Lesbian mothers typically endorse child-centered attitudes and commitment to their maternal roles. Lesbian mothers report making more efforts than do divorced heterosexual mothers to provide male role models for their children, and encourage their children to see their fathers more frequently after divorce than do heterosexual mothers. Lesbian mothers have also been reported to have greater knowledge of child development and more successful parenting skills, as a group, than heterosexual mothers. Lesbian partners appear to share child-care tasks more equitably than do typical heterosexual couples, and both partners are more equally involved with discipline and with their children’s day-to-day activities.


Research on Children’s Gender Identity and Sexual Orientation

Both environmental and genetic mechanisms might result in an increased likelihood for children who have a lesbian or gay parent to develop a homosexual orientation. Much attention has been paid to the play, playmate, and activity preferences of preadolescent children. These studies have failed to identify any differences in children’s gender identification, playmates, toys, and activities based on the sexual orientation of their parents.

Only a few studies include adults whose parents were gay or lesbian, and the data are ambiguous. In one study of adult daughters of divorced mothers, no differences were found in gender identity, social roles, or sexual orientation based on the sexual orientation of the mother. In the most extensive study of the adult sexual orientation of the sons of gay fathers, 9 percent were bisexual or homosexual. A longitudinal follow up of adult men and women who had been raised as children in families with a lesbian mother as well as men and women who had been raised by a single heterosexual mother, found that although the former were more likely to consider the possibility of having a same-sex partner and to have been involved in at least a brief relationship with someone of the same gender, similar proportions of both groups reported feelings of attraction toward someone of the same gender or identified themselves as gay or lesbian (Tasker and Golombok, 1997).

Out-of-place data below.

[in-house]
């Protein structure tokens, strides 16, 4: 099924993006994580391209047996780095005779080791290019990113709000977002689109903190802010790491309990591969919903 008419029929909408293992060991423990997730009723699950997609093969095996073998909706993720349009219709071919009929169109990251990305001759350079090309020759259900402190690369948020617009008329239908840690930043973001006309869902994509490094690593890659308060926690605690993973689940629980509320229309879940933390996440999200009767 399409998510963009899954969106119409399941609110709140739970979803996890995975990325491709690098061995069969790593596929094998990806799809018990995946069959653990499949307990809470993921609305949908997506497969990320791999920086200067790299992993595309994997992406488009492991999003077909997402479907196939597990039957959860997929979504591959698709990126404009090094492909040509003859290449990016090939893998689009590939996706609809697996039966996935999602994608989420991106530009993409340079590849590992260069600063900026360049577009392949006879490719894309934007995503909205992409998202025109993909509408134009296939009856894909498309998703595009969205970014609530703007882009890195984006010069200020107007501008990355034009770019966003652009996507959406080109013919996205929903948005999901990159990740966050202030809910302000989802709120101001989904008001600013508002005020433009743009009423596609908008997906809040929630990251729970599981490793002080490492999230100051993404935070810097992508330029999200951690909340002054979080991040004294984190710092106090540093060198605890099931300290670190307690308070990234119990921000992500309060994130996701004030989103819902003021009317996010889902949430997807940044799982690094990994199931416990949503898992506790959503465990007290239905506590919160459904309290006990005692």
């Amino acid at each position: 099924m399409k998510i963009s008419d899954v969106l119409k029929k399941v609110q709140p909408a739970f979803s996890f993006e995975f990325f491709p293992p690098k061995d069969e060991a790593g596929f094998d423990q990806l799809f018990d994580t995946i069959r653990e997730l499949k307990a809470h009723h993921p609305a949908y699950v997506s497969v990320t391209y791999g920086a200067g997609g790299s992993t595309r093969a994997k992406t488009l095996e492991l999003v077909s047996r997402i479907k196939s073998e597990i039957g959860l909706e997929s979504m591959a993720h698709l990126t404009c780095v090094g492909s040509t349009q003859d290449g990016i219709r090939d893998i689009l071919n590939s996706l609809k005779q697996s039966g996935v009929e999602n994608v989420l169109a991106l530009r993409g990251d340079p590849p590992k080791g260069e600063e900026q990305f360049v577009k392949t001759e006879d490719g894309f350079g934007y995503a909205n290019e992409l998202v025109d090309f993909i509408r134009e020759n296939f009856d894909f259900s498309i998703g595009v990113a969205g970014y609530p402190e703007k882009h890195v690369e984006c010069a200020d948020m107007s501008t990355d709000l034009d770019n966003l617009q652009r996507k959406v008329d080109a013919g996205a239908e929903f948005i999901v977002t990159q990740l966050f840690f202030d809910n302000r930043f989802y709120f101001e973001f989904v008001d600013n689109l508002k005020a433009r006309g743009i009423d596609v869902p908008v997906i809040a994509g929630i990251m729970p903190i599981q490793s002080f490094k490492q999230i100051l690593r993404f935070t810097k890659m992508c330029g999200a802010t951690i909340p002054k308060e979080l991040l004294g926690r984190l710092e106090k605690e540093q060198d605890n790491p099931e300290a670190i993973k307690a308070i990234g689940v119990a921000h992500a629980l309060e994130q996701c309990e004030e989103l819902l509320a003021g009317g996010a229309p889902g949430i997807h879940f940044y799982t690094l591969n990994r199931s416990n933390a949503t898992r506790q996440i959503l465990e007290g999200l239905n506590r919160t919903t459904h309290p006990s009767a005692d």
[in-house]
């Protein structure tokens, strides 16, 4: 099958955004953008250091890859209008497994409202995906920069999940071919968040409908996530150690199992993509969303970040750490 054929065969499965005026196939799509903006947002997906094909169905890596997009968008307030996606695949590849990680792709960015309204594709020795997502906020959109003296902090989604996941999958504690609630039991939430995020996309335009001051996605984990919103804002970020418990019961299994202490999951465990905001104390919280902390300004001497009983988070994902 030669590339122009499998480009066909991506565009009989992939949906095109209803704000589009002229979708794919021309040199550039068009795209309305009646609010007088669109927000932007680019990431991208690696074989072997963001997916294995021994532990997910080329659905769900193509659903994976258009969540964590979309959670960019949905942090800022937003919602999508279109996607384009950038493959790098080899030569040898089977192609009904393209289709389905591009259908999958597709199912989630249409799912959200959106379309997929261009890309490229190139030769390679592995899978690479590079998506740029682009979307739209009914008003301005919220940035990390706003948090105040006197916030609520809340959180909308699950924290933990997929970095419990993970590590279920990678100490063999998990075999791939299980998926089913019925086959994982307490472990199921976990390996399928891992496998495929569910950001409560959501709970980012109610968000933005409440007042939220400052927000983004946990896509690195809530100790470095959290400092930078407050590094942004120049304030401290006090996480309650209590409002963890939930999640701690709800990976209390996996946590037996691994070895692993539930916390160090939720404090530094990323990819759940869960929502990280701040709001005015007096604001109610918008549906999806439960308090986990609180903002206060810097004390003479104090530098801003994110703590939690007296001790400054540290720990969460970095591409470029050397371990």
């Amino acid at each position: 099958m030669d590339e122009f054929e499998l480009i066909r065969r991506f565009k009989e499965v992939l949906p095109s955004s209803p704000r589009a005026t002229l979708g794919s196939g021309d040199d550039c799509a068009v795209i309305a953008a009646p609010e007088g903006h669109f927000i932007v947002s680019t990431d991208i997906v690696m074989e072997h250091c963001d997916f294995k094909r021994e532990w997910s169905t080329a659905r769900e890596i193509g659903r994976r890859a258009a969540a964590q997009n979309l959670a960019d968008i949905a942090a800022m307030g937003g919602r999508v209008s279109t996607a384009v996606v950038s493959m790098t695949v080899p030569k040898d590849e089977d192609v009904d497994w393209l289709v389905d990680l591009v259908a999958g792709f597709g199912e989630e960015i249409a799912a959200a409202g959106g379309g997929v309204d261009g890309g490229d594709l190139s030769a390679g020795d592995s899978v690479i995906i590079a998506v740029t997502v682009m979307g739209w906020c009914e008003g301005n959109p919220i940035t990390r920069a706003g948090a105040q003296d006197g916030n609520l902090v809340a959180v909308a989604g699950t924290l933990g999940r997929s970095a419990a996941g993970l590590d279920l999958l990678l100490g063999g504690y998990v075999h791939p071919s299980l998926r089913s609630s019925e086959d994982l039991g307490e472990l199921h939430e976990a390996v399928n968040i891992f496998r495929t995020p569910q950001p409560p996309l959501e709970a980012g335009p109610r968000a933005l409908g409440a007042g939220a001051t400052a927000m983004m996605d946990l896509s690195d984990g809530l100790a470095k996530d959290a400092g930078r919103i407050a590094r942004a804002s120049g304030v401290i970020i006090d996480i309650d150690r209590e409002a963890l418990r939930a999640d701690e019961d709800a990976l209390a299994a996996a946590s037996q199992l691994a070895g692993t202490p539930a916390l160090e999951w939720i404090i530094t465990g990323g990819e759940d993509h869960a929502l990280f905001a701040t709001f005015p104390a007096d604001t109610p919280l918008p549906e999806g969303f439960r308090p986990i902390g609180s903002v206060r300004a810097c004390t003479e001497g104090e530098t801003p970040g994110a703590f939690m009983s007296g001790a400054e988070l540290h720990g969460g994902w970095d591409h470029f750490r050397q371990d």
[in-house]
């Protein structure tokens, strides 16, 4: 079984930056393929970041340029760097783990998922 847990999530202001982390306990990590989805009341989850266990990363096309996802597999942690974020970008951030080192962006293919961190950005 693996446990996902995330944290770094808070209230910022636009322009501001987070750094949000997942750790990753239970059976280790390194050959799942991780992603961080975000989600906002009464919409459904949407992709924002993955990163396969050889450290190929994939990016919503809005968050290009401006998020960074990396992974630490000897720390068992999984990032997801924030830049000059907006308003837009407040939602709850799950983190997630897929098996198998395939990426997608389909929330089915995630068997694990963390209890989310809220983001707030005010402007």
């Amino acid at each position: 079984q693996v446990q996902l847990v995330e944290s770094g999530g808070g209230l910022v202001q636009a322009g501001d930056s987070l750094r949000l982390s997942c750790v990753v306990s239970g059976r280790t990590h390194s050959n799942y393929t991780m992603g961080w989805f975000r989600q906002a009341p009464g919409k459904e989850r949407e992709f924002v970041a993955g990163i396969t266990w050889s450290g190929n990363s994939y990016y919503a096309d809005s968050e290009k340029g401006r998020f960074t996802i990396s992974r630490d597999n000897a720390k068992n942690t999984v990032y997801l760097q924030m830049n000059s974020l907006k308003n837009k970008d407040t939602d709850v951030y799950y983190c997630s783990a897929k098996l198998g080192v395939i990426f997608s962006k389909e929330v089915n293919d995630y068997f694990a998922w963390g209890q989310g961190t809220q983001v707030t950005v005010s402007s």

Children’s Emotional and Social Development

Children’s experience in households with gay and lesbian parents varies widely, based on the origin of the parenting relationship, whether they have experienced divorce, and the subsequent partnership experience of both parents. Some children are being raised by a single parent, some by two separated parents, others by a couple, and still others by three or four adults in a newly-imagined coparent arrangement (e.g., a lesbian couple and one or two sperm donors). This diversity in family arrangements is helping to elucidate the requirements of successful parenting, but makes systematic research difficult.